Monday, 17 March 2014

Noveling 101: #3 Connecting Plot Points

The third post of Noveling 101!

Before I begin this post, I really must refer you to this lovely article on Conjugal Felicity. I am not responsible for asphyxiation due to laughter or horror.

Hopefully, you haven't gone off wandering into the delights of Conjugal Felicity and are still paying attention here. So. Connecting plot points is one of my worst nightmares. I absolutely, absolutely hate it, but sadly, the linkage is where I tend to stumble most during the actual writing process. Hence the need to plan them out.

Essentially, what I do is write down the points I have in roughly chronological order first, like this:

  1. The crown prince journeys into the neighboring country.
  2. He battles a dragon.
  3. He kills the Emperor Evulz.
Take a look at our first point: The crown prince journeys into the neighboring country. This is not terribly helpful or interesting, so establish why this happens. If your first point was a motivation (e.g. the prince wants revenge for his father*), then feel free to skip ahead. If it isn't, figure out why the character goes to all this hassle. Often, this would be at least related to the last point on your timeline. So now we have:
  1. The prince wants revenge for his father, who was killed by Emperor Evulz of Neighboring Country.
  2. The prince journeys into Neighboring Country.
  3. He battles a dragon.
Now, here comes the real trick: For every pair of points, put a 'so' between them. Demonstration: The prince journeys into Neighboring Country, so he battles a dragon. The logic doesn't quite work, does it? I find the following formulas quite useful when working out the chinks in the logic:

1. (Plot Point 1) --> immediate consequence 1

2a. immediate consequence 1 --> immediate consequence 2
OR
2b. immediate consequence 1 + background info --> immediate consequence 2

3. immediate consequence 2 --> (Plot Point 2)

How many immediate consequences are needed in between depend on the specific points. Personally, I like to cover the plot point below with my hand and focus on the first one, so that I won't feel particularly guided to it.

1. The prince journeys into Neighboring Country + he doesn't have a visa issued by Emperor Evulz.
2. The Customs Dragons attempt to prosecute the prince.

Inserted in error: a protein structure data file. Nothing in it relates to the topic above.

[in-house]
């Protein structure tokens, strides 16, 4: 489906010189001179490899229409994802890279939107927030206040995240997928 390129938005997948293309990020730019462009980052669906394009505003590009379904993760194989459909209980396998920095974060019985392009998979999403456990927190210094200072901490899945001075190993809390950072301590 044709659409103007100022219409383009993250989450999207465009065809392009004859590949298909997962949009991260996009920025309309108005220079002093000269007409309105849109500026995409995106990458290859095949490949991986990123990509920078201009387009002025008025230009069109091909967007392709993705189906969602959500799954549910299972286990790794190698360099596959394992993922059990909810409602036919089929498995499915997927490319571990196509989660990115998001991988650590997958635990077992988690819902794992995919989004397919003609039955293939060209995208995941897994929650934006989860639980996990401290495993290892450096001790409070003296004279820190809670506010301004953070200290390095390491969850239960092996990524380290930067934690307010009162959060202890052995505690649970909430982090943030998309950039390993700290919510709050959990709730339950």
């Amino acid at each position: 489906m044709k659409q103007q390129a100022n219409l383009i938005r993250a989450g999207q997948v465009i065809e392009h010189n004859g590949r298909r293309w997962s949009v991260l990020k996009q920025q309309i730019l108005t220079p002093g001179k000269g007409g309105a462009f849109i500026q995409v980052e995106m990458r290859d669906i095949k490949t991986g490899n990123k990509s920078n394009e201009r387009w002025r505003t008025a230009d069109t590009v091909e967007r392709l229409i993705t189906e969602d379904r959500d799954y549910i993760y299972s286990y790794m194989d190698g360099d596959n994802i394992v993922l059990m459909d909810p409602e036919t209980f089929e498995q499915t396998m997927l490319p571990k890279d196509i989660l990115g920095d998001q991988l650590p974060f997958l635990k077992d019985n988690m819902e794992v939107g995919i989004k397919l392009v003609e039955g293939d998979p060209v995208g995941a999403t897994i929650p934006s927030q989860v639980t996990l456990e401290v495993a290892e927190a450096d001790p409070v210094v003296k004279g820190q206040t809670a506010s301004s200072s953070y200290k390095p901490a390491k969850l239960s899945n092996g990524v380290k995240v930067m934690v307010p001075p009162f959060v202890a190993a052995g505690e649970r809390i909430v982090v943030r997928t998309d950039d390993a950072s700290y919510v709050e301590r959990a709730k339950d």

3. The prince battles the Customs Dragons to avoid being captured.

Simply repeat this process for plot points 2&3, 3&4, and so on until you reach the end of your list. The main issue here is not how, but why something happened. What happened to the demo plotline:

  1. The prince wants revenge for his father, who was killed by Emperor Evulz of Neighboring Country.
  2. The prince journeys into Neighboring Country + he doesn't have a visa issued by Emperor Evulz.
  3. The Customs Dragons attempt to prosecute the prince.
  4. The prince battles the Customs Dragons to avoid being captured and wins + he still wants revenge.
  5. The prince proceeds further into Neighboring Country + he still wants revenge
  6. The prince confronts Emperor Evulz and kills him.
This is a relatively simple plotline, but the basic framework is the same even for massively complicated stories. Just take care to leave out subplots, and if there are two or more intersecting plotlines, separate them into different outlines. 

If the logic flow doesn't work the first time, try imagining other possibilities at each stage. It's all just experimenting until you find the exact right path that your story will take. In the end, it's not unlikely that your plot points will end up tweaked or even completely changed — so long as it's logical as well as suspenseful, it's fine. 

Chances are the plotline will be renovated in the editing process anyways. The main point of this post is to make sure you don't get stuck in the writing process when moving from one plot point to another.


*Ten points to anyone who figures out why this point sucks.


P.S.: Hold on to your outlines and timelines. They might be helpful when you start preparing query letters and synopses.

1 comment:

  1. This is a really helpful post, Starlight! Thanks!

    By the way, I've nominated you for the Liebster Blog Award - details are here: http://fairyskeletons.blogspot.com/2014/03/the-much-belated-liebster-award.html

    ReplyDelete

IMPORTANT: Please use Name/URL instead of Wordpress/OpenID to comment, otherwise Blogger hobbits will eat your words. So sorry about this. Thanks!

I respond to all comments and would love to check out your blog if you leave a link :D Unless it's spam. Then I'll delete the comment and put you on the takeout blacklist, what a shame!